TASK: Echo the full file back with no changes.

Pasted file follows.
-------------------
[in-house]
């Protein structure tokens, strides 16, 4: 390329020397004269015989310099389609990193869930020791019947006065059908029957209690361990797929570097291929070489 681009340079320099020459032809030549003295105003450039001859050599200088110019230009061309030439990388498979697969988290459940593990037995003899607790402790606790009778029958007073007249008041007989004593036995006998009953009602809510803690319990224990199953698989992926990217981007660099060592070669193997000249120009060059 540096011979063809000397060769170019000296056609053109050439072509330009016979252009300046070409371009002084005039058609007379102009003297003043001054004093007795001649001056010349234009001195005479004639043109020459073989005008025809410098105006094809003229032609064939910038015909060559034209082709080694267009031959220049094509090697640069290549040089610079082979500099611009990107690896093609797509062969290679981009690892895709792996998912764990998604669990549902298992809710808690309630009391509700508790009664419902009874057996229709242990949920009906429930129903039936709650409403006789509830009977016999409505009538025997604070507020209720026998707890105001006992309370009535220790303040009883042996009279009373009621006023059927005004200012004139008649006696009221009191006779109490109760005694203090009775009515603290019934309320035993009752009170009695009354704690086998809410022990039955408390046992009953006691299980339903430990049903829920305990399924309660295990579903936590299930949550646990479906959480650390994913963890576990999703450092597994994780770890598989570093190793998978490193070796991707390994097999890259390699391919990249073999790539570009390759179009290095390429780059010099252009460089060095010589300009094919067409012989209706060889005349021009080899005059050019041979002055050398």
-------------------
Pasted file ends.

[in-house]
């Protein structure tokens, strides 16, 4: 390329020397004269015989310099389609990193869930020791019947006065059908029957209690361990797929570097291929070489 681009340079320099020459032809030549003295105003450039001859050599200088110019230009061309030439990388498979697969988290459940593990037995003899607790402790606790009778029958007073007249008041007989004593036995006998009953009602809510803690319990224990199953698989992926990217981007660099060592070669193997000249120009060059 540096011979063809000397060769170019000296056609053109050439072509330009016979252009300046070409371009002084005039058609007379102009003297003043001054004093007795001649001056010349234009001195005479004639043109020459073989005008025809410098105006094809003229032609064939910038015909060559034209082709080694267009031959220049094509090697640069290549040089610079082979500099611009990107690896093609797509062969290679981009690892895709792996998912764990998604669990549902298992809710808690309630009391509700508790009664419902009874057996229709242990949920009906429930129903039936709650409403006789509830009977016999409505009538025997604070507020209720026998707890105001006992309370009535220790303040009883042996009279009373009621006023059927005004200012004139008649006696009221009191006779109490109760005694203090009775009515603290019934309320035993009752009170009695009354704690086998809410022990039955408390046992009953006691299980339903430990049903829920305990399924309660295990579903936590299930949550646990479906959480650390994913963890576990999703450092597994994780770890598989570093190793998978490193070796991707390994097999890259390699391919990249073999790539570009390759179009290095390429780059010099252009460089060095010589300009094919067409012989209706060889005349021009080899005059050019041979002055050398």